Neutral Density Filters: The Optical Option
by Marvin Good
April 01, 2012 —
Imaging software has lessened the need for on-camera filtration, but it simply can’t do the job of a bona fide neutral density filter. Here’s why.
For all its fancy algorithms, Photoshop has lulled photographers into a false sense of security. It has led a lot of us to believe that nearly any shooting error can be corrected—and any desired effect achieved—in the digital darkroom. True, Photoshop and its image-editing ilk can do much of what on-lens filters used to do, after the fact. You can add any color your eye desires, or apply softening for poetic or cosmetic purposes. And since RAW capture is in color by default, black-and-white photographers can let software sift channels to achieve tonal control at least as sophisticated as in-camera filtration used to give them.
Yet there are drawbacks to digital filtering. Some of these are subtle, such as the risk of increased grain and other artifacts when you base a black-and-white image largely or entirely on a single color channel. Some of them are obvious, such as the inability to preview a digital filter’s effect in-camera. And from an optical perspective, there are physical filters—whether glass or resin, metal or plastic—that simply defy Photoshop’s abilities altogether.
Neutral Density to the Rescue
The most obvious of these is the polarizing filter, which deconstructs light down to the very angle of its vibration. But there’s another kind of camera filter that imaging software simply can’t touch: the neutral density (ND) filter. Like the polarizing filter, the ND filter acts directly on the light entering the camera.
All it is, really, is a translucent filter that introduces colorless gray density into the light path—colorless, that is, if it’s manufactured properly. ND filters do come in a variety of densities, meaning the degree to which they reduce light transmission. These are indicated with a decimal system that represents a progression of “stops.” Each one-tenth of optical density is the equivalent of one-third stop of light blocking. For example, an 0.1 ND filter blocks one-third of a stop of light, an 0.3 blocks a full stop, and an 0.9 ND blocks three stops.
ND filters can be bought in circular, screw-in form, but these don’t come in nearly as great a range, nor in as many increments of density, as “system” filters: square or rectangular filters that slide into slots in a holder that mounts on the end of the lens. The holder usually comes in versions with one, two or three filter slots, and is attached to the lens with adapter rings that come in a variety of thread sizes. This means you can mount the same holder on different lenses, and use the same set of ND filters, simply by swapping out the rings. (ND filters come in graduated versions, but here we’ll focus on the no-less-useful solid NDs.)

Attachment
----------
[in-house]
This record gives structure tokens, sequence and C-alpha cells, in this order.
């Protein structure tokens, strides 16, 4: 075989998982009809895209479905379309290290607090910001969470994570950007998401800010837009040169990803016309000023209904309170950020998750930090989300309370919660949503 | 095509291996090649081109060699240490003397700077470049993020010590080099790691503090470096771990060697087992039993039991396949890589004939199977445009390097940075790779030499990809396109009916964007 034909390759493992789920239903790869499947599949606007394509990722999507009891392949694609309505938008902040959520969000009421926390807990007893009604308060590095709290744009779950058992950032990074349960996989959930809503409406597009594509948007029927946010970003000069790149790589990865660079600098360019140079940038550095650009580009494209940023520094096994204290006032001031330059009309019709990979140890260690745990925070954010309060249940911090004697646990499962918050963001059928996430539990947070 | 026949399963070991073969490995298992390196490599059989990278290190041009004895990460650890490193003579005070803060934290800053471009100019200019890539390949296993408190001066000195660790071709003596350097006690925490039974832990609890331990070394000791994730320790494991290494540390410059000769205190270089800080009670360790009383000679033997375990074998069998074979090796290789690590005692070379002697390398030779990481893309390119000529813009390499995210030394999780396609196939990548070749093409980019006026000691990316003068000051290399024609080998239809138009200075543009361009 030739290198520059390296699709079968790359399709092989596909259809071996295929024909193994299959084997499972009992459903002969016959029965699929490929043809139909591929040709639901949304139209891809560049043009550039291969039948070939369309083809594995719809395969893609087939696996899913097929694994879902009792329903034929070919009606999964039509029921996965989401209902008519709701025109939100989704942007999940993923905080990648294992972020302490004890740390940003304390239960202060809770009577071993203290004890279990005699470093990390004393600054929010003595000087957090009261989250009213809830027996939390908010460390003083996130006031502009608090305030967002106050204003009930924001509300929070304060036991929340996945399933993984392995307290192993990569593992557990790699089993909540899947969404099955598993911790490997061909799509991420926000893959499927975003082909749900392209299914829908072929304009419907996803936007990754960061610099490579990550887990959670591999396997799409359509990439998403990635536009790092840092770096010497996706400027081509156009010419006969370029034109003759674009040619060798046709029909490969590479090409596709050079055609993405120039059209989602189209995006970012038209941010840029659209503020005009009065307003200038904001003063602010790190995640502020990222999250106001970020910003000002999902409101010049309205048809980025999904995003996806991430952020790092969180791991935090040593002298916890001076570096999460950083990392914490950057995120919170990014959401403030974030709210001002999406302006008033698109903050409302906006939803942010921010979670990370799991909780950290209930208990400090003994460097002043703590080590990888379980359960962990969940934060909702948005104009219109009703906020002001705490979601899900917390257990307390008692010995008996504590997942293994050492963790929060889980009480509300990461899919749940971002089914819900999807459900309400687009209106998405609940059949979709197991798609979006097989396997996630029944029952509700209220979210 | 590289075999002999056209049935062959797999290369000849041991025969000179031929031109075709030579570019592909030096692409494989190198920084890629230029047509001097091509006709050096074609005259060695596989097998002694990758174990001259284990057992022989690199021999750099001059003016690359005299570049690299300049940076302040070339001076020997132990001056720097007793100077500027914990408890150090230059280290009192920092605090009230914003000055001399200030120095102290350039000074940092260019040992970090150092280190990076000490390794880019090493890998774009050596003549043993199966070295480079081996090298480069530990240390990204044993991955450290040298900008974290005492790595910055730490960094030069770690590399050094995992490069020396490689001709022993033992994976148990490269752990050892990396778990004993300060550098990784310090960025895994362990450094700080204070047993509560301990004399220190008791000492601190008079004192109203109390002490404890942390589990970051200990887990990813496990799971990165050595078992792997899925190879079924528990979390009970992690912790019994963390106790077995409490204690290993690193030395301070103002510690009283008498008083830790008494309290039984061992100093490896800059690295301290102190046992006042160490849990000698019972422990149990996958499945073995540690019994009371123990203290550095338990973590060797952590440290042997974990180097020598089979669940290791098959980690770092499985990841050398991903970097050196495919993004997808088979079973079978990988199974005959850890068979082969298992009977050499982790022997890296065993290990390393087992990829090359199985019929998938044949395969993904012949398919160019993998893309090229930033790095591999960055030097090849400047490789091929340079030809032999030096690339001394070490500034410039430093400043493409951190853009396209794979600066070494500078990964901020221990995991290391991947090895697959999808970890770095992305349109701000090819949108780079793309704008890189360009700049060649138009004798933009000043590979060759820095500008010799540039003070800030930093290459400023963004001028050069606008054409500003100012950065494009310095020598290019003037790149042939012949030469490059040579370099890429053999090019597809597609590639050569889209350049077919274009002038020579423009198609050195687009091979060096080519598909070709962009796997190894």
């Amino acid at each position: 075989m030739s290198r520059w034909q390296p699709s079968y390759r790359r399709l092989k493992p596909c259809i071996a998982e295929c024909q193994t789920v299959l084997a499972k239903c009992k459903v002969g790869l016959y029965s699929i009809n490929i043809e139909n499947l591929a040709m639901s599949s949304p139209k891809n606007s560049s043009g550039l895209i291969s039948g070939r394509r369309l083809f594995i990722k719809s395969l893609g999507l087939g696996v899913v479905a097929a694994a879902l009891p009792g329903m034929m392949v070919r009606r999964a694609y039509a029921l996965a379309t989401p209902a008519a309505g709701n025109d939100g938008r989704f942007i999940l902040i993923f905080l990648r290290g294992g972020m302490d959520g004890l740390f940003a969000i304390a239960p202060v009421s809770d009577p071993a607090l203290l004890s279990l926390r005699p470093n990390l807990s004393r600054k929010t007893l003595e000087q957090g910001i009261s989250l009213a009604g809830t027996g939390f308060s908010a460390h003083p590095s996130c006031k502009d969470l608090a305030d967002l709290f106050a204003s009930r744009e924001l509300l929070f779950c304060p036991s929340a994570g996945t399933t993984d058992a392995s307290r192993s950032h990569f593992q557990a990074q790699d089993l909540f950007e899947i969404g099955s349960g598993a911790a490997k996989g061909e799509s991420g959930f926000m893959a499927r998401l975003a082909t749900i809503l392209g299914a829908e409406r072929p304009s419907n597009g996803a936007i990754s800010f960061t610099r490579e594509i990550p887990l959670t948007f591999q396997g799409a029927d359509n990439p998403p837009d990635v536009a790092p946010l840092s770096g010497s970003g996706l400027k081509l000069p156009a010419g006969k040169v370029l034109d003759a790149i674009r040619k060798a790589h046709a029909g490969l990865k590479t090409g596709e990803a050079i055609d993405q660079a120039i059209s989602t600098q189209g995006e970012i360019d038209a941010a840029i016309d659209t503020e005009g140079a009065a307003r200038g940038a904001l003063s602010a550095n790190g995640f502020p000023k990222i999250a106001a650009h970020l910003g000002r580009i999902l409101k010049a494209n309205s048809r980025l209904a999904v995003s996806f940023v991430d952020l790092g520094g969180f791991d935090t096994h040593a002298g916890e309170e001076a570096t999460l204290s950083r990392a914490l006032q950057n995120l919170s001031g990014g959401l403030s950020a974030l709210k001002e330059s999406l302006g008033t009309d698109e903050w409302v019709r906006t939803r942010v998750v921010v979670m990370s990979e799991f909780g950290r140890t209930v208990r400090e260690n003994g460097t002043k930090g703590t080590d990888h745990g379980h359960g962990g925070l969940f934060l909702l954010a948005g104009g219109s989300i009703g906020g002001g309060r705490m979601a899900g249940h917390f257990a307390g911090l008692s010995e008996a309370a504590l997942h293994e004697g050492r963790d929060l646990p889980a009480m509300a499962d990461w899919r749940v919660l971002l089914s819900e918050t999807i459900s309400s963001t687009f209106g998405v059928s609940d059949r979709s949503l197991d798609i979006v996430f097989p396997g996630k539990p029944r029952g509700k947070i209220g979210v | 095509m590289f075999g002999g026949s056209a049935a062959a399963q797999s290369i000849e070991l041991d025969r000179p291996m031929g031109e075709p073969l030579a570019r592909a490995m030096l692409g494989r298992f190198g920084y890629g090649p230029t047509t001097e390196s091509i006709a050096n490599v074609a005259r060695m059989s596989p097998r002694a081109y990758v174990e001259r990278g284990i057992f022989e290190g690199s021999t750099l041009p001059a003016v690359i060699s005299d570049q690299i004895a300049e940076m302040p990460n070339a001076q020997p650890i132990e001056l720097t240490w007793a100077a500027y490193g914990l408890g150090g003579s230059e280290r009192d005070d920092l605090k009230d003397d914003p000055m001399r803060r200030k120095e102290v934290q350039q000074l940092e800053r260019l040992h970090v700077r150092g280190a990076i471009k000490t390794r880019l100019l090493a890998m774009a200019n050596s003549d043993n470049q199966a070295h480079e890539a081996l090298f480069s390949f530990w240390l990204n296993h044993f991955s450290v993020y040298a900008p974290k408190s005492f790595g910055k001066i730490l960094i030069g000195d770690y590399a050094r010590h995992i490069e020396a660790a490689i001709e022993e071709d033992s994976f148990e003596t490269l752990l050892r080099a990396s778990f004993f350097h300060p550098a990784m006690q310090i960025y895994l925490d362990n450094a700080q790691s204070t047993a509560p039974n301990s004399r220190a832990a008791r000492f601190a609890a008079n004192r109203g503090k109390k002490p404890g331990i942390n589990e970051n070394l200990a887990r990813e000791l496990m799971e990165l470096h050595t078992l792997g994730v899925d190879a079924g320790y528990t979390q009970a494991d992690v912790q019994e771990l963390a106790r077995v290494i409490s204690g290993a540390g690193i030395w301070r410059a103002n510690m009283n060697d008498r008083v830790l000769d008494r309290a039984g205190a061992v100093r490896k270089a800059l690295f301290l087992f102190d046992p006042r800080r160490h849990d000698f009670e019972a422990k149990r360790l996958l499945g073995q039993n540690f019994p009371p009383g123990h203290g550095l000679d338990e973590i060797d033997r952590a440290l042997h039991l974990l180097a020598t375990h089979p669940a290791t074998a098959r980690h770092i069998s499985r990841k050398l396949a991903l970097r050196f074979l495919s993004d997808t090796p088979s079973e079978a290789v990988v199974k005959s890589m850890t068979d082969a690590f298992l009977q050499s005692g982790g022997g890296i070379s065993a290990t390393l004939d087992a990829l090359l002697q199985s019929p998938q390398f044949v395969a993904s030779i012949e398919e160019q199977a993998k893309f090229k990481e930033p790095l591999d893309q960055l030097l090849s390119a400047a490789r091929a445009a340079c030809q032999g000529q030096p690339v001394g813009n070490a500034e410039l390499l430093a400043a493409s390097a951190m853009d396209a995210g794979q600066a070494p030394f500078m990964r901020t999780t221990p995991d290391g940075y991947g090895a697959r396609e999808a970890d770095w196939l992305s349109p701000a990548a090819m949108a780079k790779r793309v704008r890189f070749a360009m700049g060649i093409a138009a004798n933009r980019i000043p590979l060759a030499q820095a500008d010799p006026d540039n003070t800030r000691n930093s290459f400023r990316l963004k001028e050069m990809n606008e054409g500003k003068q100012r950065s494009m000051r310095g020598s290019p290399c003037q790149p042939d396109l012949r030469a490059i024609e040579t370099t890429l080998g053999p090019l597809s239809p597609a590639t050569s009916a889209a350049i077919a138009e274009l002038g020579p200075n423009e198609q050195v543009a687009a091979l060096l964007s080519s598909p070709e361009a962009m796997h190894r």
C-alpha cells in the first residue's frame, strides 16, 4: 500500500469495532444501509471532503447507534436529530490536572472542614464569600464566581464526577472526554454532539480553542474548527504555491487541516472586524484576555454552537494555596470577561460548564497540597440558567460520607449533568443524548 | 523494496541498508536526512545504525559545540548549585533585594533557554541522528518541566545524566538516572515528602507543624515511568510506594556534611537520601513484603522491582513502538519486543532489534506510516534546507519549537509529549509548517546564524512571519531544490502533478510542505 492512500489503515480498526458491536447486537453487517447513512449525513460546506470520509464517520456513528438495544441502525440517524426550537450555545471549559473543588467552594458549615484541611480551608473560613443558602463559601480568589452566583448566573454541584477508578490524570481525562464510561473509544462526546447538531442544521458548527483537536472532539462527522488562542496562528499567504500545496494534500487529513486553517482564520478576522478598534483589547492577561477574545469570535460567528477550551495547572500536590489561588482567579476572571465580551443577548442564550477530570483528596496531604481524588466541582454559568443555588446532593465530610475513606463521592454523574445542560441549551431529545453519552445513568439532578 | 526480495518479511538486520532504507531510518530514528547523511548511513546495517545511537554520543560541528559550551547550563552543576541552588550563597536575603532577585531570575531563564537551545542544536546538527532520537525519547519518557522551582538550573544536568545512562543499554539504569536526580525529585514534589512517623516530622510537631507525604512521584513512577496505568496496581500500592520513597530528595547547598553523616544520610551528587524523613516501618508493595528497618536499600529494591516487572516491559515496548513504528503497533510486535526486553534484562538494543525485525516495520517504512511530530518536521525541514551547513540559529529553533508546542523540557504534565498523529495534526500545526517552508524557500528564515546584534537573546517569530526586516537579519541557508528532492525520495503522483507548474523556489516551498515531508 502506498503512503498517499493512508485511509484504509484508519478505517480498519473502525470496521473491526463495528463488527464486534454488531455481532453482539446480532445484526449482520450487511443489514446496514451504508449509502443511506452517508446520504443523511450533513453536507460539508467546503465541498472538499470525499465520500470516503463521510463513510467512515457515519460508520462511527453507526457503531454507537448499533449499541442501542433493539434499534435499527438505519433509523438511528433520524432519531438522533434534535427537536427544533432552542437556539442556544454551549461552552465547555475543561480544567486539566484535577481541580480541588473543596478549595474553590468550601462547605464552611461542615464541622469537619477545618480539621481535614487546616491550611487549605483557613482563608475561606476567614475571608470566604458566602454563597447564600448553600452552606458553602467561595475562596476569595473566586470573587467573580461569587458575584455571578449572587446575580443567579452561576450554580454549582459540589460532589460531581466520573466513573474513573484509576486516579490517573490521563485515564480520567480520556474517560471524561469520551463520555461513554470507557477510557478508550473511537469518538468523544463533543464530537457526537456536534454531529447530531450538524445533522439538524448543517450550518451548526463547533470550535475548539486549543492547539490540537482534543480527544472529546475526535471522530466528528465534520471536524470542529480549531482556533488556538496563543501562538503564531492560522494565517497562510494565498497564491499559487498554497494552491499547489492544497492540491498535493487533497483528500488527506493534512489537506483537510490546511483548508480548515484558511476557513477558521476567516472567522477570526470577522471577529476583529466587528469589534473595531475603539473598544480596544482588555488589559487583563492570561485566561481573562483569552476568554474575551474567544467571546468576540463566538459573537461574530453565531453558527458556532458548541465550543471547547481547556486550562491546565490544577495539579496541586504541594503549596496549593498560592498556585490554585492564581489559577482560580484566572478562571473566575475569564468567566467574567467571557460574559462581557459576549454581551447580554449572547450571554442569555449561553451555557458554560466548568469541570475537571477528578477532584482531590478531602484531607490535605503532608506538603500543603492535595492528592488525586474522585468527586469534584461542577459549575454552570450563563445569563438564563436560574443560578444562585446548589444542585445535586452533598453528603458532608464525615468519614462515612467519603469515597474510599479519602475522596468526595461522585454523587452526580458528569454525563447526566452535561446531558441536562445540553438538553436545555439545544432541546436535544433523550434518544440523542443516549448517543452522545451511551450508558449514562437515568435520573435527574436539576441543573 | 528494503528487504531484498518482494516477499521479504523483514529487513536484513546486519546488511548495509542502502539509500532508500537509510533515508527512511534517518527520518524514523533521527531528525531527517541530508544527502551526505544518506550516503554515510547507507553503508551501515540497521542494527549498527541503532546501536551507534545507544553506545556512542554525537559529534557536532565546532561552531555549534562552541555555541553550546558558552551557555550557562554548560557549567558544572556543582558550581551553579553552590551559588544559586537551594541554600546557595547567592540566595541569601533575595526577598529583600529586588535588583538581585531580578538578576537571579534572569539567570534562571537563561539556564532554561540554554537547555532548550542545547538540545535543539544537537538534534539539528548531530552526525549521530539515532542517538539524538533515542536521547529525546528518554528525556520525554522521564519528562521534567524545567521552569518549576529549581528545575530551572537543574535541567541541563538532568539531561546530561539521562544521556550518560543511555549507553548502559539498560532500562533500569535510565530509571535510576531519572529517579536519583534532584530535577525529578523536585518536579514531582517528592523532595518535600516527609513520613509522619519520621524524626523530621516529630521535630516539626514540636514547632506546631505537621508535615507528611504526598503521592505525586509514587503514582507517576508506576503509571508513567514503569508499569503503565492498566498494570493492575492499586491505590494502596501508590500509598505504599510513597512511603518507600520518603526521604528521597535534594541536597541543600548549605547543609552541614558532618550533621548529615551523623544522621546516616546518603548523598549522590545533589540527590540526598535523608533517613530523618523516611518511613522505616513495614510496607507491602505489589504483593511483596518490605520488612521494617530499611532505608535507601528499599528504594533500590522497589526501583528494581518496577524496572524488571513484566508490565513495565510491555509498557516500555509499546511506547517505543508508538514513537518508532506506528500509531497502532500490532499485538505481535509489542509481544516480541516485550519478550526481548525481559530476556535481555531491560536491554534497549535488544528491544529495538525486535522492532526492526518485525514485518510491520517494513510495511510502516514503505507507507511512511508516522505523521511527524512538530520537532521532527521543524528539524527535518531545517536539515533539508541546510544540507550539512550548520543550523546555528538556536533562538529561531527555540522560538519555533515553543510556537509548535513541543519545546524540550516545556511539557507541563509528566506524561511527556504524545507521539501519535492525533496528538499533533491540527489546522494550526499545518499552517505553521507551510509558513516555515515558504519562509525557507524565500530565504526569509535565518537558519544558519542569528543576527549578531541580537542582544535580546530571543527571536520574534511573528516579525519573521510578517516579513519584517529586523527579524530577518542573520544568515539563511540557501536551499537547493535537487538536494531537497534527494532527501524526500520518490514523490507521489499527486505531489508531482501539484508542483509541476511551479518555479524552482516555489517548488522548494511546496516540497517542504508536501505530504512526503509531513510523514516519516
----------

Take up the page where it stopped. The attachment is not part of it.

All that said, not all system-based ND filters are created equal, as you’ll learn in the sidebar included here titled “Vision Quest” (page 100). In the past few years, issues of quality and availability have hampered and complicated their use. This makes it all the more important to understand why, and when, you need an ND filter in the first place.
Neutral Density for a Slower Shutter Speed
Imagine that you’re shooting in fairly bright light but want to set a slow shutter speed to blur the subject’s movement—maybe to create a more expressionistic photograph of a runner or a more naturalistic photograph of flowing water. To get the correct exposure in brighter light, you’d ordinarily have to set a faster shutter speed—probably too fast to achieve the blur you want. In order to slow the shutter speed down, you might first set your DSLR to as low an ISO as it can go. The reduced sensitivity to light would require a slower shutter speed for sufficient exposure.
But maybe not slow enough. The light could be so bright that even if you were to stop the lens all the way down (to f/16 or f/22), you’d still get an overexposed image at the slow shutter speed you want to use. You might also have an aesthetic issue with stopping all the way down—not wanting the increased near-to-far sharpness that such a small aperture would produce.
If you were to mount an ND filter on the lens, though, you’d solve this problem. The ND filter would evenly reduce the amount of light entering the camera and striking your image sensor. And this, in turn, would allow you to set as slow a shutter speed as your wished-for blur required, without having to stop the lens down needlessly. Indeed, with access to a full range of ND filters that can be swapped out on the fly, you can achieve—in virtually any light level—the exact amount of light reduction needed for the specific f-stop and shutter speed you want to set.
Neutral Density for a Wider Lens Aperture